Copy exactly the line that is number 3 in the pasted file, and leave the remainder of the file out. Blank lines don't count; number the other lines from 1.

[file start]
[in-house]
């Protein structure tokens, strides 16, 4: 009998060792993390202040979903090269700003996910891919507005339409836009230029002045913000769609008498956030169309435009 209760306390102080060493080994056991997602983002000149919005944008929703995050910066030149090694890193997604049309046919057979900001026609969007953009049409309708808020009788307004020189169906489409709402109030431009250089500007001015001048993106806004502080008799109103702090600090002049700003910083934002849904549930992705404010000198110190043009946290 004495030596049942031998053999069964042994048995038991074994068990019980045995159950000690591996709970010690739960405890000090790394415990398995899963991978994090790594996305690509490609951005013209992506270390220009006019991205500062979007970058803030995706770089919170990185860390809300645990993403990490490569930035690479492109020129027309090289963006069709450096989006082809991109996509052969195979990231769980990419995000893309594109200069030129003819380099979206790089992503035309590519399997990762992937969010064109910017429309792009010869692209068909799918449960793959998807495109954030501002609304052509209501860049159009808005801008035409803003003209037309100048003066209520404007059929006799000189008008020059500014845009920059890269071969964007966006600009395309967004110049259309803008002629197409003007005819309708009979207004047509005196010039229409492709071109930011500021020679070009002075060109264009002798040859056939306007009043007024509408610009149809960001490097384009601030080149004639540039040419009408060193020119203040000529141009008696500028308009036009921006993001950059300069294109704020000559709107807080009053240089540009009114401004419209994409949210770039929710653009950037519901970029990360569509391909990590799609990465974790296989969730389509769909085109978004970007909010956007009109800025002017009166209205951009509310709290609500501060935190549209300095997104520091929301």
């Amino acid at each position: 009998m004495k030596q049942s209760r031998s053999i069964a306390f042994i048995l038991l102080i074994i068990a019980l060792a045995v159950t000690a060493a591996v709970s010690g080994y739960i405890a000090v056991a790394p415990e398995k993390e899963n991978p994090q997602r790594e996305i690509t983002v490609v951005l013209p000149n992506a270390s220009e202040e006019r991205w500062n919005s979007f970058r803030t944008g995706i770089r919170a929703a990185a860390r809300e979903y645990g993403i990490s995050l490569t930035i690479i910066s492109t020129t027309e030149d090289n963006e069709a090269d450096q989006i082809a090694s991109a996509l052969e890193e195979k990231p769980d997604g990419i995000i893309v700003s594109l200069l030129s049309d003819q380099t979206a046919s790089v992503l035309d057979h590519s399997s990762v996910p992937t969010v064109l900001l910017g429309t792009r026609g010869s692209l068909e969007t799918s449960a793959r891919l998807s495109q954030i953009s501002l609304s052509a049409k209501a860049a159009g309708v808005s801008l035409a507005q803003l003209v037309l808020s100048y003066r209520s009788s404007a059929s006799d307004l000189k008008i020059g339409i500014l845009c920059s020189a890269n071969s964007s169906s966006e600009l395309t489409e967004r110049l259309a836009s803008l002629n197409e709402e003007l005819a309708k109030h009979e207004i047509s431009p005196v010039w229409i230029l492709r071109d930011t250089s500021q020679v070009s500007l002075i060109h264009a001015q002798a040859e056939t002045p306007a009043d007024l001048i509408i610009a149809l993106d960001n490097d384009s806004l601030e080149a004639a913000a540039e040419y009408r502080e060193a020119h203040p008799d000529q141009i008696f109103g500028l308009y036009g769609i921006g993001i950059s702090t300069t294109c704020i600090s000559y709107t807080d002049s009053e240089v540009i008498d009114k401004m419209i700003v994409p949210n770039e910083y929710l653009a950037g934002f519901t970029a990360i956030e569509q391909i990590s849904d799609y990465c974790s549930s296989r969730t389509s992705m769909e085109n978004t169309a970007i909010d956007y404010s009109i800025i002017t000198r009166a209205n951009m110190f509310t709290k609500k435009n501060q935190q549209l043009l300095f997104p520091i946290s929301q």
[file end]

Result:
């Amino acid at each position: 009998m004495k030596q049942s209760r031998s053999i069964a306390f042994i048995l038991l102080i074994i068990a019980l060792a045995v159950t000690a060493a591996v709970s010690g080994y739960i405890a000090v056991a790394p415990e398995k993390e899963n991978p994090q997602r790594e996305i690509t983002v490609v951005l013209p000149n992506a270390s220009e202040e006019r991205w500062n919005s979007f970058r803030t944008g995706i770089r919170a929703a990185a860390r809300e979903y645990g993403i990490s995050l490569t930035i690479i910066s492109t020129t027309e030149d090289n963006e069709a090269d450096q989006i082809a090694s991109a996509l052969e890193e195979k990231p769980d997604g990419i995000i893309v700003s594109l200069l030129s049309d003819q380099t979206a046919s790089v992503l035309d057979h590519s399997s990762v996910p992937t969010v064109l900001l910017g429309t792009r026609g010869s692209l068909e969007t799918s449960a793959r891919l998807s495109q954030i953009s501002l609304s052509a049409k209501a860049a159009g309708v808005s801008l035409a507005q803003l003209v037309l808020s100048y003066r209520s009788s404007a059929s006799d307004l000189k008008i020059g339409i500014l845009c920059s020189a890269n071969s964007s169906s966006e600009l395309t489409e967004r110049l259309a836009s803008l002629n197409e709402e003007l005819a309708k109030h009979e207004i047509s431009p005196v010039w229409i230029l492709r071109d930011t250089s500021q020679v070009s500007l002075i060109h264009a001015q002798a040859e056939t002045p306007a009043d007024l001048i509408i610009a149809l993106d960001n490097d384009s806004l601030e080149a004639a913000a540039e040419y009408r502080e060193a020119h203040p008799d000529q141009i008696f109103g500028l308009y036009g769609i921006g993001i950059s702090t300069t294109c704020i600090s000559y709107t807080d002049s009053e240089v540009i008498d009114k401004m419209i700003v994409p949210n770039e910083y929710l653009a950037g934002f519901t970029a990360i956030e569509q391909i990590s849904d799609y990465c974790s549930s296989r969730t389509s992705m769909e085109n978004t169309a970007i909010d956007y404010s009109i800025i002017t000198r009166a209205n951009m110190f509310t709290k609500k435009n501060q935190q549209l043009l300095f997104p520091i946290s929301q």